Researchers led by Justin D. Smith propose the further development and evaluation of parenting support programs that are adapted to combat child obesity.
The researchers looked at two programs that help parents manage their children’s behavior through “positive behavior support” strategies—Family Check-Up and ParentCorps. Both have produced improvements in children’s diet and exercise – with a corresponding decrease in body weight – without explicitly addressing obesity at all.
Family Check-Up improved children’s abilities to delay gratification and control their emotions. Both factors are associated in other studies with reduced weight. Studies also indicate that Family Check-Up leads to improved nutrition for young children and increases physical activity during middle adolescence.
ParentCorps is a school-based program consisting of 14 weekly two-hour group parenting sessions for adults. At the same time, their children attend sessions focusing on behavior and social skills. Participation is universal for all parents and children in a school. The parent sessions consist of discussions, role-playing, animated videos, and creating a photo book of family stories; there’s also homework. The child sessions consist of interactive activities and play.
Family Check-Up is more targeted at families that are experiencing problems with child behavior, maternal depression, poor family relationships, economic hardship and academic failure. Families receive between one and 15 support sessions involving training, role playing and video feedback on an annual basis, as indicated by their unique needs.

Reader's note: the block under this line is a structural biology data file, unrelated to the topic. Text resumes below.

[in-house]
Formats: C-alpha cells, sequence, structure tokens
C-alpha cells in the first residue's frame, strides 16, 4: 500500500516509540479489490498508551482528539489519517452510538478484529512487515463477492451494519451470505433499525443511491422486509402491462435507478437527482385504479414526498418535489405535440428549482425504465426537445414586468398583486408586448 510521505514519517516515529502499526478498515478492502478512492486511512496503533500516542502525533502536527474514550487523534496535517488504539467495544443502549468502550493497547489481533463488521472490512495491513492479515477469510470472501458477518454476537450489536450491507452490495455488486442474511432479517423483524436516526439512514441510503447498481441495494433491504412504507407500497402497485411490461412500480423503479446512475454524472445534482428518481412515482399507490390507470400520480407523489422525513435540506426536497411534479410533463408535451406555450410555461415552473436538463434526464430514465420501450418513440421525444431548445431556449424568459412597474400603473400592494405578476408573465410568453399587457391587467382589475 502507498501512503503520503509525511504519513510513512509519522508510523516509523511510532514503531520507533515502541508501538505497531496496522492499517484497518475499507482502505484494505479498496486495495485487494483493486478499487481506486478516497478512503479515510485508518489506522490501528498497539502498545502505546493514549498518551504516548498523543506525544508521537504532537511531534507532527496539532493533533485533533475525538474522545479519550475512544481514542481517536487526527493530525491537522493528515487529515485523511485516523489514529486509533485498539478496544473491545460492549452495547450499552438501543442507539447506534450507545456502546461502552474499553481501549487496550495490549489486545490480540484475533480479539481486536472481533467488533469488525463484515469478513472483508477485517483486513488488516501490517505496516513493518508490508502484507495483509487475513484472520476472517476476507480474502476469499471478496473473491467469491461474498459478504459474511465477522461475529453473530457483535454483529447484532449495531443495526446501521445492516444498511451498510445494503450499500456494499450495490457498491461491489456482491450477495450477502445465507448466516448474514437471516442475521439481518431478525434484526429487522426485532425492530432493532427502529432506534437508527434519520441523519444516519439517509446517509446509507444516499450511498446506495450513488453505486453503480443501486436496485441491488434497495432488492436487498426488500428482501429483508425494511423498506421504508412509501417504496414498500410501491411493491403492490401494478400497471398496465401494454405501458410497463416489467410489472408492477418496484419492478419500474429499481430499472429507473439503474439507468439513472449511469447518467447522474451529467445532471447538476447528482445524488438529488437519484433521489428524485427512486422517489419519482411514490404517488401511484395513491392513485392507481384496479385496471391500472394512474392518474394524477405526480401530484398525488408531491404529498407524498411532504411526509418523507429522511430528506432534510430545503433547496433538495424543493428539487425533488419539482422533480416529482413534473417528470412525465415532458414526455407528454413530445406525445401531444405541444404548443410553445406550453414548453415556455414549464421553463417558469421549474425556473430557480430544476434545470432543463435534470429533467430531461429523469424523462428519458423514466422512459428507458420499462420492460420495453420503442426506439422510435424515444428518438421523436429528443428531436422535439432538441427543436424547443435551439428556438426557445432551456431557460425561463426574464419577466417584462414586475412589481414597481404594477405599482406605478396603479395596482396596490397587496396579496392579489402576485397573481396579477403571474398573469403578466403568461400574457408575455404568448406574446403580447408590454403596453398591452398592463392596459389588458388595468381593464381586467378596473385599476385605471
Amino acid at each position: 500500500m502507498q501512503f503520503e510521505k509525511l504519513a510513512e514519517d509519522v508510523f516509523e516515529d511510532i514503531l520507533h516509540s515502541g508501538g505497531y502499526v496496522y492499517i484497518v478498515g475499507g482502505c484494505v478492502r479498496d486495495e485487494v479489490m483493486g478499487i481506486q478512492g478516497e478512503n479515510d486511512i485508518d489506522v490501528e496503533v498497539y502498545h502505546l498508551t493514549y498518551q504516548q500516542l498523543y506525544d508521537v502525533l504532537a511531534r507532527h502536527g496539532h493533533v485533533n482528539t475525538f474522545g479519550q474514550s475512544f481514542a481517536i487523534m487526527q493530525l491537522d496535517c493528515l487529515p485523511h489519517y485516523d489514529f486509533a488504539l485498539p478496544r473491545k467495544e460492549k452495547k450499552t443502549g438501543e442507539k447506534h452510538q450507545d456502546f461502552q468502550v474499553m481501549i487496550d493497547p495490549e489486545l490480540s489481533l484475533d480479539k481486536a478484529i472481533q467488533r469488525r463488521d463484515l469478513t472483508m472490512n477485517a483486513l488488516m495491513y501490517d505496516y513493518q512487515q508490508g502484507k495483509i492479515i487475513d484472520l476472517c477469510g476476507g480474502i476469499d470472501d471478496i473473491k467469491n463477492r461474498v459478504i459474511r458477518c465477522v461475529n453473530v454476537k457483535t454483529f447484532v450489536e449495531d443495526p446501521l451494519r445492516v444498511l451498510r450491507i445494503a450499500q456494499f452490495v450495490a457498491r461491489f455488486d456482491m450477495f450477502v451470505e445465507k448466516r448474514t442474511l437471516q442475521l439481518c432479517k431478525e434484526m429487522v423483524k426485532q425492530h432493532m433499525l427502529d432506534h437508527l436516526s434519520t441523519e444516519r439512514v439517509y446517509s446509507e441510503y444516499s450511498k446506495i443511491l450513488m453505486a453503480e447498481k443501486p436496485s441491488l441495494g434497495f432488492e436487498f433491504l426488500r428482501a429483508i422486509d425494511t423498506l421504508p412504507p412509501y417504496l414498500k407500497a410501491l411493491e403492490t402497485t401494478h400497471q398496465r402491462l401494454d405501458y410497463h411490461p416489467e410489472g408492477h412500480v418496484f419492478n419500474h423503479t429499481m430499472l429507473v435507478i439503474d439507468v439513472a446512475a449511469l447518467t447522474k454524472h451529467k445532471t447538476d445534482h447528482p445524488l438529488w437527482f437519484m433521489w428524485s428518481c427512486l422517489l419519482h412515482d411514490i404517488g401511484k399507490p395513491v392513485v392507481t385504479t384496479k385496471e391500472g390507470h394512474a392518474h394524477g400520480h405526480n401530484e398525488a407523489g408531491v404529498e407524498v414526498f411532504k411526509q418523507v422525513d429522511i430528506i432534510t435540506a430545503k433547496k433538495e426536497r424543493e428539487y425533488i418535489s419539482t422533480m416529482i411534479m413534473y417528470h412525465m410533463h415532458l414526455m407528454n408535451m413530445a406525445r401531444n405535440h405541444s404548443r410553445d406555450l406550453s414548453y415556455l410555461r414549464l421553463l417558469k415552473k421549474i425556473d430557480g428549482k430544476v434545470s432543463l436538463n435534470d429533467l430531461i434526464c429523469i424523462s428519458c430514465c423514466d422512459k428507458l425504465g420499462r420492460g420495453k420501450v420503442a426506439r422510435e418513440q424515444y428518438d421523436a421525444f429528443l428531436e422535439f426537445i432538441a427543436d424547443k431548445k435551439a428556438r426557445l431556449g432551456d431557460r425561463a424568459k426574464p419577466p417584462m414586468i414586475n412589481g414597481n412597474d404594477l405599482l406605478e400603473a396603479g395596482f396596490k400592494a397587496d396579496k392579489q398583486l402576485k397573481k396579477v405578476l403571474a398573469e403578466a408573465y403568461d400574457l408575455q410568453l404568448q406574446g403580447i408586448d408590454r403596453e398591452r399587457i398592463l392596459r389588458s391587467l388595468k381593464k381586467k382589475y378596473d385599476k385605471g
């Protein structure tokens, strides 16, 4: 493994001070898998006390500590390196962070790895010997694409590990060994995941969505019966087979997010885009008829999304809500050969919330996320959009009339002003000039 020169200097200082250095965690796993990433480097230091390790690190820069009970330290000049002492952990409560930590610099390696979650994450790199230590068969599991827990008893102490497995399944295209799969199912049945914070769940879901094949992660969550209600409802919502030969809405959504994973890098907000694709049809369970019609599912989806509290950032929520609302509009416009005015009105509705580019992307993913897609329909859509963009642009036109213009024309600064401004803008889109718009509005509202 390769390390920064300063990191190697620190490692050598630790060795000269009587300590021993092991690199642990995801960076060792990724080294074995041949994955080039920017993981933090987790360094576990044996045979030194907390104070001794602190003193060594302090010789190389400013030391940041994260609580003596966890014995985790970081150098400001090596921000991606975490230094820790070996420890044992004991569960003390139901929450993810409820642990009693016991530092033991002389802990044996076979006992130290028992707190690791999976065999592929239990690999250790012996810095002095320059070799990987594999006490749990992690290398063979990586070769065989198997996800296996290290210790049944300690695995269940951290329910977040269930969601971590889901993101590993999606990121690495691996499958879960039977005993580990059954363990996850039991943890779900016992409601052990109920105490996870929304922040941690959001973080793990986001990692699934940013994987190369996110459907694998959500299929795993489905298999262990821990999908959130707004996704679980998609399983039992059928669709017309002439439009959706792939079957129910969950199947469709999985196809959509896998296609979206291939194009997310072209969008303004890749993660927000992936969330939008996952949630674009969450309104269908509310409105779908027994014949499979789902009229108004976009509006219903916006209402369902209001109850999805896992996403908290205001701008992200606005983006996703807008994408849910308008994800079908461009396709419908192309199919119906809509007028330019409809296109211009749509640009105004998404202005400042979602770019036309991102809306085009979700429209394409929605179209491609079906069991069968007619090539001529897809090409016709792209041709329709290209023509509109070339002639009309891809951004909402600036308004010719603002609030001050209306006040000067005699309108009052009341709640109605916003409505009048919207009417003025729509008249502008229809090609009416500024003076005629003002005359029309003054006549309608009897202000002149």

Enhancements of these programs to address obesity have been piloted and found to be positively received by families, but they haven’t been fully evaluated. A study is underway to test an enhanced and adapted version of Family Check-Up, called the Family Check-Up 4 Health, for families with children ages 6 to 12 years who are already experiencing weight problems.
Enhancements include working with parents to encourage diet- and exercise-related activities with their children—for example, serving healthy foods (e.g., fruits and vegetables) at mealtimes, limiting the consumption of foods that are high in fat or sugar, providing opportunities for physical activity in the home and outside, limiting sedentary activities, improving sleep routines, and including children in food preparation.
Future enhancements could also include expanded use of digital support for families, such as web- and mobile-based applications.
Early childhood is a critical time to address obesity. Sixty percent of children who are overweight during the preschool years will be overweight at age 12. Poor parenting – including poor motivation to change, inability/unwillingness to implement recommendations for lifestyle changes, and poor parenting generally – has been identified as a key factor.
Smith JD, St George SM & Prado G (2017), Family-centered positive behavior support interventions in early childhood to prevent obesity, Child Development